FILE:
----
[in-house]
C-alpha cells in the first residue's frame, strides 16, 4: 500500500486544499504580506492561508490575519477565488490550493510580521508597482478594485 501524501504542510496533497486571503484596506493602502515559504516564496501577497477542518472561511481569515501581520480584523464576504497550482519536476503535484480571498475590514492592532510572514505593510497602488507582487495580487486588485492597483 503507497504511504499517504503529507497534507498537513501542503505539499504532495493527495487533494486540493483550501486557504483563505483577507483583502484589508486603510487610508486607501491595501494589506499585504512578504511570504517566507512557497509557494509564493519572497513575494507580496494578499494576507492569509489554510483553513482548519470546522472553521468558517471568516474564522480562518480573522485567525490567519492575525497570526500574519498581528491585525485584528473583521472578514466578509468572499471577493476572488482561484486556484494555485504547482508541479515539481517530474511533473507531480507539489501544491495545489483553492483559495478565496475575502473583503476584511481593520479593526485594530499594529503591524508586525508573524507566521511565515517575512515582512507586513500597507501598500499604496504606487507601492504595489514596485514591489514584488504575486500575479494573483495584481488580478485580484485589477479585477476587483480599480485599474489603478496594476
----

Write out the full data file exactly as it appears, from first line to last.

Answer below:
[in-house]
C-alpha cells in the first residue's frame, strides 16, 4: 500500500486544499504580506492561508490575519477565488490550493510580521508597482478594485 501524501504542510496533497486571503484596506493602502515559504516564496501577497477542518472561511481569515501581520480584523464576504497550482519536476503535484480571498475590514492592532510572514505593510497602488507582487495580487486588485492597483 503507497504511504499517504503529507497534507498537513501542503505539499504532495493527495487533494486540493483550501486557504483563505483577507483583502484589508486603510487610508486607501491595501494589506499585504512578504511570504517566507512557497509557494509564493519572497513575494507580496494578499494576507492569509489554510483553513482548519470546522472553521468558517471568516474564522480562518480573522485567525490567519492575525497570526500574519498581528491585525485584528473583521472578514466578509468572499471577493476572488482561484486556484494555485504547482508541479515539481517530474511533473507531480507539489501544491495545489483553492483559495478565496475575502473583503476584511481593520479593526485594530499594529503591524508586525508573524507566521511565515517575512515582512507586513500597507501598500499604496504606487507601492504595489514596485514591489514584488504575486500575479494573483495584481488580478485580484485589477479585477476587483480599480485599474489603478496594476